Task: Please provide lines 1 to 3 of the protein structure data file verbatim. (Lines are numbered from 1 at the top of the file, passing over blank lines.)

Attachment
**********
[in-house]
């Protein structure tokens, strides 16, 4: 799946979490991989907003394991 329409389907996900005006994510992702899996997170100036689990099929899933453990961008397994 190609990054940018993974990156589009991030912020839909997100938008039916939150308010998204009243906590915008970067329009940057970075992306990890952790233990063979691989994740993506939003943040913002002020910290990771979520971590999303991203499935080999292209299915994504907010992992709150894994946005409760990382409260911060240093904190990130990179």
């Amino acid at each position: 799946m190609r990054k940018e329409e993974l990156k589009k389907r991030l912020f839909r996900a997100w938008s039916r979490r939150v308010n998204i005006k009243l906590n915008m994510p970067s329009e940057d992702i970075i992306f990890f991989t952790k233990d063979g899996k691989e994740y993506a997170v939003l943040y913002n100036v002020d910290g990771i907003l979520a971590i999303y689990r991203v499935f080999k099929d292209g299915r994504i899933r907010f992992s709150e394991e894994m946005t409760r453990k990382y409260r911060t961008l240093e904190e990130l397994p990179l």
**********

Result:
[in-house]
């Protein structure tokens, strides 16, 4: 799946979490991989907003394991 329409389907996900005006994510992702899996997170100036689990099929899933453990961008397994 190609990054940018993974990156589009991030912020839909997100938008039916939150308010998204009243906590915008970067329009940057970075992306990890952790233990063979691989994740993506939003943040913002002020910290990771979520971590999303991203499935080999292209299915994504907010992992709150894994946005409760990382409260911060240093904190990130990179």
């Amino acid at each position: 799946m190609r990054k940018e329409e993974l990156k589009k389907r991030l912020f839909r996900a997100w938008s039916r979490r939150v308010n998204i005006k009243l906590n915008m994510p970067s329009e940057d992702i970075i992306f990890f991989t952790k233990d063979g899996k691989e994740y993506a997170v939003l943040y913002n100036v002020d910290g990771i907003l979520a971590i999303y689990r991203v499935f080999k099929d292209g299915r994504i899933r907010f992992s709150e394991e894994m946005t409760r453990k990382y409260r911060t961008l240093e904190e990130l397994p990179l």